The term "FD&C color", often seen on ingredients labels, refers to "Food, Drug, and Cosmetic" colors. These are organic compounds (as opposed to inorganic pigments such as titanium dioxide) that are so intense in color that very tiny amounts can be used to color something, and thus can be used in concentrations so minute that they are safe for consumption.
As further described in the section on ?-carotene, organic dyes owe their colors to "resonance structures" in the molecule, where charges are free to move in the molecule at frequencies that fall in the range of visible light.
There are only seven non-natural (artificial) colors certified for consumption in the United States:
The dye Orange B is allowed only in hotdog and sausage casings.
Other FD&C colors are used in drug coatings and cosmetics.
If one of the above colors is used in a food product, it must be explicitly labeled in the ingredients list, (e.g. "contains FD&C Blue #1"). If the label does not name the compound specifically, but simply says something like "contains artificial color", then you know it does not contain one of the colors listed above.
A pigment is a solid that has a color. A dye is a liquid that has a color. FD&C colors are all dyes. To make a solid color from a dye, the dye is used to color a solid substance. The result is called a "lake". One common substrate used is aluminum hydroxide (commonly used as an antacid). A color made this way might be labeled "Red 40 Aluminum Lake". Lakes are often used on the outside of candies and pills, so that the dye does not wash off, or rub off on fingers.
Besides artificial colors, many natural colors are used in foods. Some of these are:
One of the most widely used colors is caramel, the color of burnt sugar.
There are many different types of caramel color, each engineered to serve a particular purpose in food chemistry. They are all based on the cooking of sugars and starches. Sometimes acids such as acetic acid, citric acid, lactic acid, or phosphoric acid, are used to break the bonds between sugars to create invert sugars, or to make sugars from starches, before the sugars are raised to a higher temperature for carmelization.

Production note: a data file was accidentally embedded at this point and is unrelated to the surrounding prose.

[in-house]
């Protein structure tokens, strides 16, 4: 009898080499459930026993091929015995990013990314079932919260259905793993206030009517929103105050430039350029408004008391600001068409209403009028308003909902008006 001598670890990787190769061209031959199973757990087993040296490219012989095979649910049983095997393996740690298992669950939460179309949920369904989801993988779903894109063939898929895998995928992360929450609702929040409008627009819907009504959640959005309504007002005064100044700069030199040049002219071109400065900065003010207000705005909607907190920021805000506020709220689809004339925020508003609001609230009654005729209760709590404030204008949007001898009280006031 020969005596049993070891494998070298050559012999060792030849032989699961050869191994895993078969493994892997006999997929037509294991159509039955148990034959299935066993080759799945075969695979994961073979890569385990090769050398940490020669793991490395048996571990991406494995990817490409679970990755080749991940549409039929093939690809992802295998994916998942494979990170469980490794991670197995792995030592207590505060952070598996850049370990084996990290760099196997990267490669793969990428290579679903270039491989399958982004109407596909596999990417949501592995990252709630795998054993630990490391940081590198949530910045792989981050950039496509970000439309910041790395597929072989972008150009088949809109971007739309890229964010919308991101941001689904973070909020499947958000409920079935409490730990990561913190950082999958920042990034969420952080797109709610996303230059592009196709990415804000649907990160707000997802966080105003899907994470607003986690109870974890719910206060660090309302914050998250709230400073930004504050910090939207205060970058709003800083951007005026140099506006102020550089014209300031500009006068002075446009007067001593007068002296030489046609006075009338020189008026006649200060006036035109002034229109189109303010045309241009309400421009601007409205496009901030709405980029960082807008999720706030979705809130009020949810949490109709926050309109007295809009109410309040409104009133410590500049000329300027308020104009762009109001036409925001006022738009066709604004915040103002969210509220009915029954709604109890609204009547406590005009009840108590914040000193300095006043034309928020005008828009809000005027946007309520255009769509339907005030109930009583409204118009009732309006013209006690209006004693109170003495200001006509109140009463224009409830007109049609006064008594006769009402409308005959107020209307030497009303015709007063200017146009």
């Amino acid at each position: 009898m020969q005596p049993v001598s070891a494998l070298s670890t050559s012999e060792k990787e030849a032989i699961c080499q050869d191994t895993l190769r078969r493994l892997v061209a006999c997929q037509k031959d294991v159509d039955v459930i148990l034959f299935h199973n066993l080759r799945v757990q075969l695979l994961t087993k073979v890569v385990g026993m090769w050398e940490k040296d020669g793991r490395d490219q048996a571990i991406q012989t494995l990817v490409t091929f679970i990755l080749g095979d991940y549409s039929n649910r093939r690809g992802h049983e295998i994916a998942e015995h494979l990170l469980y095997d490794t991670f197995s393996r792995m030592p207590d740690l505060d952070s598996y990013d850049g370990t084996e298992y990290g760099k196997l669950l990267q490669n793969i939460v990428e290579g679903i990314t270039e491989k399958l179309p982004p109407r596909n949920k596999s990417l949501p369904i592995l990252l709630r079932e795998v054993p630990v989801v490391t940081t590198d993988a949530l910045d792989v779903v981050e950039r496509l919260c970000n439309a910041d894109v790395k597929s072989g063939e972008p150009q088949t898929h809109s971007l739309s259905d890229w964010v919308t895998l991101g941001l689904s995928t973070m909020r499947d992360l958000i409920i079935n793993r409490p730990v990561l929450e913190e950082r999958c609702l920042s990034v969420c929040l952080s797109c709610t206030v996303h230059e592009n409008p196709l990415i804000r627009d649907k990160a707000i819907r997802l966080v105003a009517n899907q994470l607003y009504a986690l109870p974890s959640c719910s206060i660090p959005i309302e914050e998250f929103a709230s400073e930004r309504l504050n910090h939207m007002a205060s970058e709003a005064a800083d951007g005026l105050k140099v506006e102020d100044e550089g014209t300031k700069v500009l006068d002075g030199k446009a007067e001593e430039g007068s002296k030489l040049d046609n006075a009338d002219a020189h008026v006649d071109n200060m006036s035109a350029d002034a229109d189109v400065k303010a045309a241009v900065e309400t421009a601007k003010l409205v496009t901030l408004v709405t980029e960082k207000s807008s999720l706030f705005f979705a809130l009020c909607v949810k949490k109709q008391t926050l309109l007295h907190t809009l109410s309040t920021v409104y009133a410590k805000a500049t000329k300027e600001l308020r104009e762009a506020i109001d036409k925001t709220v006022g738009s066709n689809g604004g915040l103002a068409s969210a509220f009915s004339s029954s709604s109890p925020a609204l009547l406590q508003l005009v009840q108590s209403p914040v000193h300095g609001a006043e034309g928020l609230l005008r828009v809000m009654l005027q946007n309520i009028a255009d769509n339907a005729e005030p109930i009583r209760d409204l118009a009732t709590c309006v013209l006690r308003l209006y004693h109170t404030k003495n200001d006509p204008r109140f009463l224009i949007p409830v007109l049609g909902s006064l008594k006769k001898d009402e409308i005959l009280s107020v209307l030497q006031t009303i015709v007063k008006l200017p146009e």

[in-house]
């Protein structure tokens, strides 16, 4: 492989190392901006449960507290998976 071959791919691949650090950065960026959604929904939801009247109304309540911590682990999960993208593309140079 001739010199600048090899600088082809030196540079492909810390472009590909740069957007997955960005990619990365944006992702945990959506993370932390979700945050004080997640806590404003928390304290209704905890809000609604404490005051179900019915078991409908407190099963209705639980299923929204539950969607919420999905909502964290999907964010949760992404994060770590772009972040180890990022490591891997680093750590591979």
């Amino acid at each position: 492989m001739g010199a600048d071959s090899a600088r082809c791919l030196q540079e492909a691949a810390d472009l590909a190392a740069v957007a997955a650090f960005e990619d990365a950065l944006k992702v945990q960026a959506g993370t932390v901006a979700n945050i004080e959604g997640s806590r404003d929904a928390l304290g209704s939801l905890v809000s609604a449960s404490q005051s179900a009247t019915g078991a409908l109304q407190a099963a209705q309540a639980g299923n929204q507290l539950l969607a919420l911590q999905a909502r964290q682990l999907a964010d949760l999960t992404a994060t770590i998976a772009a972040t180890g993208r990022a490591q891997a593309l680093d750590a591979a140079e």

The heat is carefully controlled during carmelization to get the right products from the reaction. Besides acids, alkalies and salts may be used to further control the process.
Caramel color is a colloid, a mixture in which solid particles are suspended in water. The particles in colloids have electric charges that keep the particles from clumping together and settling out of solution. The charges can be positive or negative. If a negative coloid is added to a product that has positive colloidal particles in it, the two will attract one another and clump up, making the product cloudy.
Caramel color can be made with either positively or negatively charged particles. This allows manufacturers to use negative colloidal caramel in acidic soft drinks, and positive in beers and soy sauces. Beer has positively charged proteins suspended in it, and soy sauce has a high salt content that requires the more salt-tolerant positive caramel color.
Caramel color is an emulsifying agent as well as a colorant. In soft drinks, it helps keep the flavor oils suspended in the solution.
In chocolate milk, the muddy color of caramel is darkened by the addition of FD&C Red #40 to give what the industry refers to as a "Dutch" chocolate shade. Blues and yellows are sometimes used to give a more brown color.
Caramel color is added to baked goods, to poultry, to milk to give an "eggnog" color, to malt vinegars, canned meats, syrups, and soups, stews, and gravies.
beta carotene: InChI=1/C40H56/c1-31(19-13-21-33(3)25-27-37-35(5)23-15-29-39(37,7)8)17-11-12-18-32(2)20-14-22-34(4)26-28-38-36(6)24-16-30-40(38,9)10/h11-14,17-22,25-28H,15-16,23-24,29-30H2,1-10H3/b12-11+,19-13+,20-14+,27-25+,28-26+,31-17+,32-18+,33-21+,34-22+